Monday, 6 April 2020

Flèche by Mary Jean Chan

Reviewer: Catriona Troth

What We Thought:

Mary Jean Chan’s poetry collection, Flèche, was the Winner of the 2019 Costa Poetry Award and is now longlisted for the 2020 Jhalak Prize.

As a youngster in Hong Kong, Mary Jean Chan was a member of a fencing team and in fencing, flèche is an attacking move. But Chan plays too with its original meaning in French – arrow – as well as its homophone, flesh.

In ‘Practice’ she describes how the androgynous nature of the fencing uniform gave her ‘the closest thing I knew to desire,’ allowing the girls to become ‘princes in a fairytale with a twist, since there were no princesses to be taken, wed.’ Other poems deal with awkwardness of falling in love and the everyday joys Chan shares with her partner.

Chan’s mother grew up in China during the Great Famine and the Cultural Revolution and the sequence, ‘My Mother’s Fables’ deals with the brutalities and deprivations she experienced, the hunger that never entirely left her.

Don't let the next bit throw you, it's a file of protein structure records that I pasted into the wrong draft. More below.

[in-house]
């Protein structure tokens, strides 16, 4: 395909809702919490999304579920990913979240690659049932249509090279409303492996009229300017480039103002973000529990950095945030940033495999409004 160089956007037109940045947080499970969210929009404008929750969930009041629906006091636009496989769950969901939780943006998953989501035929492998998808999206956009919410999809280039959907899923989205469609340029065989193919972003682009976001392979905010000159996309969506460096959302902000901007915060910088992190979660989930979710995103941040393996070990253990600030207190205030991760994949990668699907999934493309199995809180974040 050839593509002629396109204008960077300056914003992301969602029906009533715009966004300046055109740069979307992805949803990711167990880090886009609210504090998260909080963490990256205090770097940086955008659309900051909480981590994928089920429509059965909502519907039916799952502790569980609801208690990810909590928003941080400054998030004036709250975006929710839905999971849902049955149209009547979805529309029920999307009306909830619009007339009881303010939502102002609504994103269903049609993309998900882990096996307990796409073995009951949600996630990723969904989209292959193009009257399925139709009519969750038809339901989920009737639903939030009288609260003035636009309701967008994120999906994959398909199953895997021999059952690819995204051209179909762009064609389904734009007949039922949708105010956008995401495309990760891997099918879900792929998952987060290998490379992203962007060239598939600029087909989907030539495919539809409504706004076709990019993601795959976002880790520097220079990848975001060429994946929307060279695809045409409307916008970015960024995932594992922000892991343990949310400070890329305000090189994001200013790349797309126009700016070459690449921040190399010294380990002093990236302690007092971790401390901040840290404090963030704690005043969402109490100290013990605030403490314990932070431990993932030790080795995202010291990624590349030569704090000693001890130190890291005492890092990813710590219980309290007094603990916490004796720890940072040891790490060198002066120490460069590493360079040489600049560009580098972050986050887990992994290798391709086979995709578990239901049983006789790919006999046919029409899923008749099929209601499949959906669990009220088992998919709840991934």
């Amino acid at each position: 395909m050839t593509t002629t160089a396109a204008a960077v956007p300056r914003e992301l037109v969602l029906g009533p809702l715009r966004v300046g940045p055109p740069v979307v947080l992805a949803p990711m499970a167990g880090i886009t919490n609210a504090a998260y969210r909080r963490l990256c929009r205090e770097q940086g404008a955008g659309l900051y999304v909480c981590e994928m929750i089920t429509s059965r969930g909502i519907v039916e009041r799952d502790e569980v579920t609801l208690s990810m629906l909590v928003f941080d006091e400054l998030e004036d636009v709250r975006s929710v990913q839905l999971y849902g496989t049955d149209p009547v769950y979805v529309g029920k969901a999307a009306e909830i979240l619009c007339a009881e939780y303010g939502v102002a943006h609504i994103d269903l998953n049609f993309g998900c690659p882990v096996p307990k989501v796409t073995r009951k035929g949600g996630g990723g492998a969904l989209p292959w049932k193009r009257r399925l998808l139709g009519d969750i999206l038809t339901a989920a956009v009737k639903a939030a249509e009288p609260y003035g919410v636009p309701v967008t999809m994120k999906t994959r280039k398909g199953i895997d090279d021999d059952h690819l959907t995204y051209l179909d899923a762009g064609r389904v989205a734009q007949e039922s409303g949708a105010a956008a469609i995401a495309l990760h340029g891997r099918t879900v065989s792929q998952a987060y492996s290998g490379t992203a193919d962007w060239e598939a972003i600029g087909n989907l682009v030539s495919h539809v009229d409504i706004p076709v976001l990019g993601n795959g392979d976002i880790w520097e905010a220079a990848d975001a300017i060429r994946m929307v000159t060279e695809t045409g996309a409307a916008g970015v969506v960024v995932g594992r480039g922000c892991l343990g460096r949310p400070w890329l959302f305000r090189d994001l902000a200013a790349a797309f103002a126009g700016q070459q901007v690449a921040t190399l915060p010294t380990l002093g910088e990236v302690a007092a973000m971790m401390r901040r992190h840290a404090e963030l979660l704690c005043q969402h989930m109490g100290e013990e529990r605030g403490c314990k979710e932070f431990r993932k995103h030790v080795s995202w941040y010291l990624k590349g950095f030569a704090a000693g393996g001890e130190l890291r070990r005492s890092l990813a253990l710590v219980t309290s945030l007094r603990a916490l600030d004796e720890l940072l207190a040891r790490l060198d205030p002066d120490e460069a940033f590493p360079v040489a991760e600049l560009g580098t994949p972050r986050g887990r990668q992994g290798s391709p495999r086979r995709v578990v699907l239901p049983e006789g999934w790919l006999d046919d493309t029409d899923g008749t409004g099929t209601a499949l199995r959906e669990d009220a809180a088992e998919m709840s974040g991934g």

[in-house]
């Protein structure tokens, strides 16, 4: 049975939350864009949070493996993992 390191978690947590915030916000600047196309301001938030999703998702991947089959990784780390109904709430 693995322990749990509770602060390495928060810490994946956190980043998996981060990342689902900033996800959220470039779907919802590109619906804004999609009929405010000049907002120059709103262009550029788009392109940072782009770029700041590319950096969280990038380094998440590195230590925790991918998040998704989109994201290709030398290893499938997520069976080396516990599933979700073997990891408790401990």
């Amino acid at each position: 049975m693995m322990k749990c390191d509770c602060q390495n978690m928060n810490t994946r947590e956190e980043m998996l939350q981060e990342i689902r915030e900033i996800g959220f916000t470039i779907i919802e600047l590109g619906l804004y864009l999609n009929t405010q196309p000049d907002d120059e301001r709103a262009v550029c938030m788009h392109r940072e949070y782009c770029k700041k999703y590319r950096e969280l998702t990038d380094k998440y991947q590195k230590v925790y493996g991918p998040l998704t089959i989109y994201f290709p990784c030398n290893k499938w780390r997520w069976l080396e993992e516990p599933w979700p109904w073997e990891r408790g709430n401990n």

Many of the poems deal with her mother’s struggle to accept Chan’s sexuality and the strain that creates between them. In ‘Conversation with Fantasy Mother’ for example, she imagines a mother who took her coming out “as calmly as a pond accept a stone flung into its depth / You sieved my tears, added an egg, then baked a beautiful cake.” But ‘The Window’ reveals the truth, when she tells herself ‘you will refuse your mother’s rage, her spit, her tongue heavy like the heaviest of stones.’ And with the sequence ‘Twenty-four Filial Exemplars,’ based on a classic Chinese text on filial piety, you feel the weight of expectation that a child should be ready to sacrifice themselves for their parent.

Each poem is a vignette, pared down to its bare essentials, each syllable feeling as if it has been carefully chosen and placed. As she writes in ‘Calligraphy,’ a poem on the instructions for creating perfect Chinese characters,

Seeds of in unfurl suddenly from
Your wrist, blooming into time.

You’ll Enjoy This If You Loved: Do Not Say We Have Nothing by Madeleine Thien, Under the Udala Trees by Chinelo Okparanta,

Avoid If You Dislike: Reading about difficult mother-daughter relationships

Perfect Accompaniment: salted egg and pickled carrot

Genre: Poetry, LGBTQIA+

Buy This Book Here

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